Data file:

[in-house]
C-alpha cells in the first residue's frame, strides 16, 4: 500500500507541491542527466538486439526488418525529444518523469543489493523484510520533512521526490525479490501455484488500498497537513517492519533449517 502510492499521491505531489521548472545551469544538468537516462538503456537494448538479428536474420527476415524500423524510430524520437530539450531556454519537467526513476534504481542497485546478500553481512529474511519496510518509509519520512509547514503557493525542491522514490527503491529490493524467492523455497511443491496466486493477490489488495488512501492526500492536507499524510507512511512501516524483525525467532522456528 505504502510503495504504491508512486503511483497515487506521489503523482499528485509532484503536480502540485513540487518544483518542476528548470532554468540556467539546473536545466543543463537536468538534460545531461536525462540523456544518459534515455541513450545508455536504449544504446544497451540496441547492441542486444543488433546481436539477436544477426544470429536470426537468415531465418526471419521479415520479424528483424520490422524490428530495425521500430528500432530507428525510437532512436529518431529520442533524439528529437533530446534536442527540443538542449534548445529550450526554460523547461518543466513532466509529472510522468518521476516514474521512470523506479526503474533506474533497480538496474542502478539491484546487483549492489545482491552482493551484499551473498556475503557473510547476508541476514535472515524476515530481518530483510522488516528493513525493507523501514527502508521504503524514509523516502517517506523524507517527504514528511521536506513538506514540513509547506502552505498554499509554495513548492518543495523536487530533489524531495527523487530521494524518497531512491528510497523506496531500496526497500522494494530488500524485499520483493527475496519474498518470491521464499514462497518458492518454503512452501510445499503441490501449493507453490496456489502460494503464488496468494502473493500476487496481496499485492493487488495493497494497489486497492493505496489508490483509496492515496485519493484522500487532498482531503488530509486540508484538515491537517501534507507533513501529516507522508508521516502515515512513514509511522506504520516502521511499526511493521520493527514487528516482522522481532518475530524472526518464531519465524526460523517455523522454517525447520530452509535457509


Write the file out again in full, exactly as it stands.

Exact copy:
[in-house]
C-alpha cells in the first residue's frame, strides 16, 4: 500500500507541491542527466538486439526488418525529444518523469543489493523484510520533512521526490525479490501455484488500498497537513517492519533449517 502510492499521491505531489521548472545551469544538468537516462538503456537494448538479428536474420527476415524500423524510430524520437530539450531556454519537467526513476534504481542497485546478500553481512529474511519496510518509509519520512509547514503557493525542491522514490527503491529490493524467492523455497511443491496466486493477490489488495488512501492526500492536507499524510507512511512501516524483525525467532522456528 505504502510503495504504491508512486503511483497515487506521489503523482499528485509532484503536480502540485513540487518544483518542476528548470532554468540556467539546473536545466543543463537536468538534460545531461536525462540523456544518459534515455541513450545508455536504449544504446544497451540496441547492441542486444543488433546481436539477436544477426544470429536470426537468415531465418526471419521479415520479424528483424520490422524490428530495425521500430528500432530507428525510437532512436529518431529520442533524439528529437533530446534536442527540443538542449534548445529550450526554460523547461518543466513532466509529472510522468518521476516514474521512470523506479526503474533506474533497480538496474542502478539491484546487483549492489545482491552482493551484499551473498556475503557473510547476508541476514535472515524476515530481518530483510522488516528493513525493507523501514527502508521504503524514509523516502517517506523524507517527504514528511521536506513538506514540513509547506502552505498554499509554495513548492518543495523536487530533489524531495527523487530521494524518497531512491528510497523506496531500496526497500522494494530488500524485499520483493527475496519474498518470491521464499514462497518458492518454503512452501510445499503441490501449493507453490496456489502460494503464488496468494502473493500476487496481496499485492493487488495493497494497489486497492493505496489508490483509496492515496485519493484522500487532498482531503488530509486540508484538515491537517501534507507533513501529516507522508508521516502515515512513514509511522506504520516502521511499526511493521520493527514487528516482522522481532518475530524472526518464531519465524526460523517455523522454517525447520530452509535457509